The concessions were immediately rejected through a press conference of a ‘leadership group’ made up of members of the ‘Civil Movement’, who also extended their list of demands:
1) the resignation of the government, and
2) the formation of a smaller body of technocratic representatives, who will
3) freeze all previous politician’s assets, and
4) draft a new electoral law that kills the confessional system, which has plagued Lebanon since its independence.
Another immediate defeat was a proclamation of neutrality by the Army. The Army command made it clear that they will not tolerate any acts of violence against protestors, nor will the Army forcefully remove protestors or clear roadblocks. This announcement alleviated protestors’ fears that they might face violent suppression from party members, who are better organized and armed than the protestors.
Changes in the Protests
After the Prime Minister’s speech providing concessions, civil disobedience and a de-facto general strike gripped the country. All major roads were blocked and mass participation in protests in major towns and cities continued. The army’s neutrality also seemed to be paying off. A motorcycle convoy of government supporters, which had been heading towards a confrontation with protestors in one of the capital’s main squares, was stopped. Then the Prime Minister resigned and things started to change.
It may simply be that the momentum of the protests was hard to maintain. In situations such as this, time acts against revolutionaries, as a prolongation of strikes starts to have adverse impact on the material lives of protestors. Although major roads remained blocked, the country slowly returned to a sense of normalcy. Government propaganda warned of an imminent collapse and a power vacuum emerging if protestors’ demands were met; this seemed to be working to quell the revolt.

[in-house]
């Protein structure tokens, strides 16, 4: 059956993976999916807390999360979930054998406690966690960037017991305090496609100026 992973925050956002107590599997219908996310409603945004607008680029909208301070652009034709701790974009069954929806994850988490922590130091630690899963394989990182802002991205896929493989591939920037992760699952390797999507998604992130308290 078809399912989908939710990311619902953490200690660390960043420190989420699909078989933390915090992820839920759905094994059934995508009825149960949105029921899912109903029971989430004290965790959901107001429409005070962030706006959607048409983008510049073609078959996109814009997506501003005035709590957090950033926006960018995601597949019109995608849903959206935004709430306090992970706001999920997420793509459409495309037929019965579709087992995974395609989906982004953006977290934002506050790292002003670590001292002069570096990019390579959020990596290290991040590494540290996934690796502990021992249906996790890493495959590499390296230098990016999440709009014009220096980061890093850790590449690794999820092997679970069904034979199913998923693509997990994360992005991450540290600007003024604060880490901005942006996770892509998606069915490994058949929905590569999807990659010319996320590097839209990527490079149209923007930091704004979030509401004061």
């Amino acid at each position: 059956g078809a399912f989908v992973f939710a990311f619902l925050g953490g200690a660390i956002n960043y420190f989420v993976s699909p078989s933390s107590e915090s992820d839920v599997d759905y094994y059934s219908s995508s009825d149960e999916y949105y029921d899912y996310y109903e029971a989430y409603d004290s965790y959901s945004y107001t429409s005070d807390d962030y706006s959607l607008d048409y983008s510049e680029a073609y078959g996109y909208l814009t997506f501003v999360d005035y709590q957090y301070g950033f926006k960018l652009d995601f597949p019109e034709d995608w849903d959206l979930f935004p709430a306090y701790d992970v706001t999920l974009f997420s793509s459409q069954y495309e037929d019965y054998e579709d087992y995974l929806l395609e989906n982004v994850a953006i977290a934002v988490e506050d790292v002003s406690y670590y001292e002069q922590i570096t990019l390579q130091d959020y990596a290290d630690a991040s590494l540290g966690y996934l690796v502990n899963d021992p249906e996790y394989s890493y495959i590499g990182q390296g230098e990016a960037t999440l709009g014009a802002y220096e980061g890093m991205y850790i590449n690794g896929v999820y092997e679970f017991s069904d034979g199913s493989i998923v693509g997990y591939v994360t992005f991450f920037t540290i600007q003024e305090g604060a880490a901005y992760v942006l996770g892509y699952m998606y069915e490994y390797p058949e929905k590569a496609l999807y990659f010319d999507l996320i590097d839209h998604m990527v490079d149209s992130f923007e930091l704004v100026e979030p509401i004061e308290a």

The resignation of the Prime Minister also led some protestors, who were initially supporters of the revolution, to revert back to party lines. These protestors saw the Prime Minister’s resignation as redemption and the right thing to do, so their opposition to him was now moot.
The Prime Minister’s resignation also emboldened the President and his party supporters. They have promoted the idea that they occupy the mantle of reformism and that change should happen through ‘the legal process’.
Finally, the police seem to have been given the mandate to ensure that roads remain open. They have no problem doing the job that the Army claimed it wouldn’t do. Even the army was nowhere to be found, when hundreds of party supporters swarmed the main protest encampment in downtown Beirut, destroying all the tents and assaulting any protestors they could get their hands on. It was only when the destruction was complete that the Army emerged to push them back.
Intensification of Counter-Revolution